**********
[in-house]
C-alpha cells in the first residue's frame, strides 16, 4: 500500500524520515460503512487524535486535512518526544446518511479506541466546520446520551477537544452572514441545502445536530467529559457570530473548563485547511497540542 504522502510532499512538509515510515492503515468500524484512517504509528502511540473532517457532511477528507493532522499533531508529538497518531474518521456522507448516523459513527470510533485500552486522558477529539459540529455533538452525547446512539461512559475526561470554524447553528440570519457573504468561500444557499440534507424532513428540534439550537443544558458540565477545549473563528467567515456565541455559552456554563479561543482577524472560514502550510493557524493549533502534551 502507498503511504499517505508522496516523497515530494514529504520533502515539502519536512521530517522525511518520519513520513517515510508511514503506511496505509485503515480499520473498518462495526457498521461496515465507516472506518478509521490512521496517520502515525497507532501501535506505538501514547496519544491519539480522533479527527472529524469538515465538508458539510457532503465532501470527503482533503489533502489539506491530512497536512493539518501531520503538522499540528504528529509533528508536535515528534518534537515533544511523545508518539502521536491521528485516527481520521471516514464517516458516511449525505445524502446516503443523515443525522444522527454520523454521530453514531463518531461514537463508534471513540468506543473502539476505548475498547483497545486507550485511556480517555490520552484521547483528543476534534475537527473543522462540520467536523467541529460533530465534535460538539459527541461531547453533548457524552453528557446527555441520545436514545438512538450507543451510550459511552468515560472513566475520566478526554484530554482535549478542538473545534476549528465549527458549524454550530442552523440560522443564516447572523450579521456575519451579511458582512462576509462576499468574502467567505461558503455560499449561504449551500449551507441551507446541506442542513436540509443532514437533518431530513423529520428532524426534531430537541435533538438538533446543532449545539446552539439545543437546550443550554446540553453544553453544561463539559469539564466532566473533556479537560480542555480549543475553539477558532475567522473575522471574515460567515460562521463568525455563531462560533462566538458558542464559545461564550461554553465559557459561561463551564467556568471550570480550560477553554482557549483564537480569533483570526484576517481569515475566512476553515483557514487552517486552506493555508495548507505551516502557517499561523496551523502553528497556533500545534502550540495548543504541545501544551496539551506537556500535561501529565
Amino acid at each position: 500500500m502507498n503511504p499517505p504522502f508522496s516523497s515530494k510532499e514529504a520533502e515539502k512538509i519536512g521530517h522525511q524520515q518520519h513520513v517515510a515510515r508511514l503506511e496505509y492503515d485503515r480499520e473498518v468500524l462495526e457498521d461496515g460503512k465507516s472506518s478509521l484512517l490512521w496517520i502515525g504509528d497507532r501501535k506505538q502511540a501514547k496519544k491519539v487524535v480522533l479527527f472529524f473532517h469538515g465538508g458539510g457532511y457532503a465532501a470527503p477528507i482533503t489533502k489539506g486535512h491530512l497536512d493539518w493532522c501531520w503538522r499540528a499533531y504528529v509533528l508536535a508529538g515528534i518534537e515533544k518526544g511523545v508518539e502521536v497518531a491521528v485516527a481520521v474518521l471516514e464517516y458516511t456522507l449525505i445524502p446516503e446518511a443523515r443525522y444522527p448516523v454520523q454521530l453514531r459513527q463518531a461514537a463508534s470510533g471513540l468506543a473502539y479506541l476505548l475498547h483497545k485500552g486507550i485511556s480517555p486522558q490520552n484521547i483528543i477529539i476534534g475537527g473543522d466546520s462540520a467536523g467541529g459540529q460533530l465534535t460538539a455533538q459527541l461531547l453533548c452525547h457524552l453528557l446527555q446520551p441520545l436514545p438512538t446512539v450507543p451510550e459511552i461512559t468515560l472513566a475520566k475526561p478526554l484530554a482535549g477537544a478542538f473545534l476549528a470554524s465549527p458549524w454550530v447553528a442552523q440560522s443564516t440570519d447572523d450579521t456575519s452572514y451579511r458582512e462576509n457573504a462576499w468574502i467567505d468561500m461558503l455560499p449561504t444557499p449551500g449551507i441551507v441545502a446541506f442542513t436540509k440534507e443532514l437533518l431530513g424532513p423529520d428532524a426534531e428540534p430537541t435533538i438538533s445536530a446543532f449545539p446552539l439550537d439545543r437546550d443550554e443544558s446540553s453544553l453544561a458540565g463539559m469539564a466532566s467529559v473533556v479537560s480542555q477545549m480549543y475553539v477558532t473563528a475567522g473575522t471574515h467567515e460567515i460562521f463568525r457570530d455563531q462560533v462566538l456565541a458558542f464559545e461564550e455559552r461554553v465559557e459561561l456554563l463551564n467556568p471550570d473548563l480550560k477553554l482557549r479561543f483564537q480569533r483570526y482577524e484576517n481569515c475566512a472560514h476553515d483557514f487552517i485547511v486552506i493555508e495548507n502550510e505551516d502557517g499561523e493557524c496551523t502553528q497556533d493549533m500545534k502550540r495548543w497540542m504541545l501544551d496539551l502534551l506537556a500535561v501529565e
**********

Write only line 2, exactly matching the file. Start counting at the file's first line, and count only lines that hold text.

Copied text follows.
C-alpha cells in the first residue's frame, strides 16, 4: 500500500524520515460503512487524535486535512518526544446518511479506541466546520446520551477537544452572514441545502445536530467529559457570530473548563485547511497540542 504522502510532499512538509515510515492503515468500524484512517504509528502511540473532517457532511477528507493532522499533531508529538497518531474518521456522507448516523459513527470510533485500552486522558477529539459540529455533538452525547446512539461512559475526561470554524447553528440570519457573504468561500444557499440534507424532513428540534439550537443544558458540565477545549473563528467567515456565541455559552456554563479561543482577524472560514502550510493557524493549533502534551 502507498503511504499517505508522496516523497515530494514529504520533502515539502519536512521530517522525511518520519513520513517515510508511514503506511496505509485503515480499520473498518462495526457498521461496515465507516472506518478509521490512521496517520502515525497507532501501535506505538501514547496519544491519539480522533479527527472529524469538515465538508458539510457532503465532501470527503482533503489533502489539506491530512497536512493539518501531520503538522499540528504528529509533528508536535515528534518534537515533544511523545508518539502521536491521528485516527481520521471516514464517516458516511449525505445524502446516503443523515443525522444522527454520523454521530453514531463518531461514537463508534471513540468506543473502539476505548475498547483497545486507550485511556480517555490520552484521547483528543476534534475537527473543522462540520467536523467541529460533530465534535460538539459527541461531547453533548457524552453528557446527555441520545436514545438512538450507543451510550459511552468515560472513566475520566478526554484530554482535549478542538473545534476549528465549527458549524454550530442552523440560522443564516447572523450579521456575519451579511458582512462576509462576499468574502467567505461558503455560499449561504449551500449551507441551507446541506442542513436540509443532514437533518431530513423529520428532524426534531430537541435533538438538533446543532449545539446552539439545543437546550443550554446540553453544553453544561463539559469539564466532566473533556479537560480542555480549543475553539477558532475567522473575522471574515460567515460562521463568525455563531462560533462566538458558542464559545461564550461554553465559557459561561463551564467556568471550570480550560477553554482557549483564537480569533483570526484576517481569515475566512476553515483557514487552517486552506493555508495548507505551516502557517499561523496551523502553528497556533500545534502550540495548543504541545501544551496539551506537556500535561501529565